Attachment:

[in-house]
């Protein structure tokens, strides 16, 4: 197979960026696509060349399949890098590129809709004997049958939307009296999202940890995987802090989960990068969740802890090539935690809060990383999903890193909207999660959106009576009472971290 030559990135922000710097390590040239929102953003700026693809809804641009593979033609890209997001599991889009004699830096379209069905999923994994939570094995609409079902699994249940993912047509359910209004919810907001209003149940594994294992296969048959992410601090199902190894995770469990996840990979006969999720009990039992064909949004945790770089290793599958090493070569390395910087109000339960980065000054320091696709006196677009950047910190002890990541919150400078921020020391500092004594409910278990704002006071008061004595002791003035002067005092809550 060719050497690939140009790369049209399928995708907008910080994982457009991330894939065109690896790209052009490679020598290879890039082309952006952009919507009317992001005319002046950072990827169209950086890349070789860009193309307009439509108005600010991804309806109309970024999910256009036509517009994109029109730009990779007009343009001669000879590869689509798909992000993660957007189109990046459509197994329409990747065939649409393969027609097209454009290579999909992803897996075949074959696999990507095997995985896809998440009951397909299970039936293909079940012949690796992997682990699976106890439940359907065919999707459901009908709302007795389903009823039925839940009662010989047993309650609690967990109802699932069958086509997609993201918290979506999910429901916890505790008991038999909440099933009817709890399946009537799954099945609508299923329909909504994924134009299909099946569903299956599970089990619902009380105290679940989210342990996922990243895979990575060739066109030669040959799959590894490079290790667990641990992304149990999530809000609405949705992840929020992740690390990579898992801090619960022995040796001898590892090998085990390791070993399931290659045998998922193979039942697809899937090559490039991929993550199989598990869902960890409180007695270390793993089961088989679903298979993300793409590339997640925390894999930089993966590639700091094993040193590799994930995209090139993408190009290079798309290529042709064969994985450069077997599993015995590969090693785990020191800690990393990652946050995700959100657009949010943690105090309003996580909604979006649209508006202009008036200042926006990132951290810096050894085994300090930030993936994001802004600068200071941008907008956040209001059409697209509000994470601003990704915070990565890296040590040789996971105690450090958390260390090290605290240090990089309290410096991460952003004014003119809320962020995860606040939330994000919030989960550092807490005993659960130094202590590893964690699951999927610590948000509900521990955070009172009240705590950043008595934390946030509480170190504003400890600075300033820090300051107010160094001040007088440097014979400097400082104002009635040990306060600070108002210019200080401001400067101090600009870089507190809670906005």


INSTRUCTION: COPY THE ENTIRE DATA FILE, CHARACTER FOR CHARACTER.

[in-house]
């Protein structure tokens, strides 16, 4: 197979960026696509060349399949890098590129809709004997049958939307009296999202940890995987802090989960990068969740802890090539935690809060990383999903890193909207999660959106009576009472971290 030559990135922000710097390590040239929102953003700026693809809804641009593979033609890209997001599991889009004699830096379209069905999923994994939570094995609409079902699994249940993912047509359910209004919810907001209003149940594994294992296969048959992410601090199902190894995770469990996840990979006969999720009990039992064909949004945790770089290793599958090493070569390395910087109000339960980065000054320091696709006196677009950047910190002890990541919150400078921020020391500092004594409910278990704002006071008061004595002791003035002067005092809550 060719050497690939140009790369049209399928995708907008910080994982457009991330894939065109690896790209052009490679020598290879890039082309952006952009919507009317992001005319002046950072990827169209950086890349070789860009193309307009439509108005600010991804309806109309970024999910256009036509517009994109029109730009990779007009343009001669000879590869689509798909992000993660957007189109990046459509197994329409990747065939649409393969027609097209454009290579999909992803897996075949074959696999990507095997995985896809998440009951397909299970039936293909079940012949690796992997682990699976106890439940359907065919999707459901009908709302007795389903009823039925839940009662010989047993309650609690967990109802699932069958086509997609993201918290979506999910429901916890505790008991038999909440099933009817709890399946009537799954099945609508299923329909909504994924134009299909099946569903299956599970089990619902009380105290679940989210342990996922990243895979990575060739066109030669040959799959590894490079290790667990641990992304149990999530809000609405949705992840929020992740690390990579898992801090619960022995040796001898590892090998085990390791070993399931290659045998998922193979039942697809899937090559490039991929993550199989598990869902960890409180007695270390793993089961088989679903298979993300793409590339997640925390894999930089993966590639700091094993040193590799994930995209090139993408190009290079798309290529042709064969994985450069077997599993015995590969090693785990020191800690990393990652946050995700959100657009949010943690105090309003996580909604979006649209508006202009008036200042926006990132951290810096050894085994300090930030993936994001802004600068200071941008907008956040209001059409697209509000994470601003990704915070990565890296040590040789996971105690450090958390260390090290605290240090990089309290410096991460952003004014003119809320962020995860606040939330994000919030989960550092807490005993659960130094202590590893964690699951999927610590948000509900521990955070009172009240705590950043008595934390946030509480170190504003400890600075300033820090300051107010160094001040007088440097014979400097400082104002009635040990306060600070108002210019200080401001400067101090600009870089507190809670906005």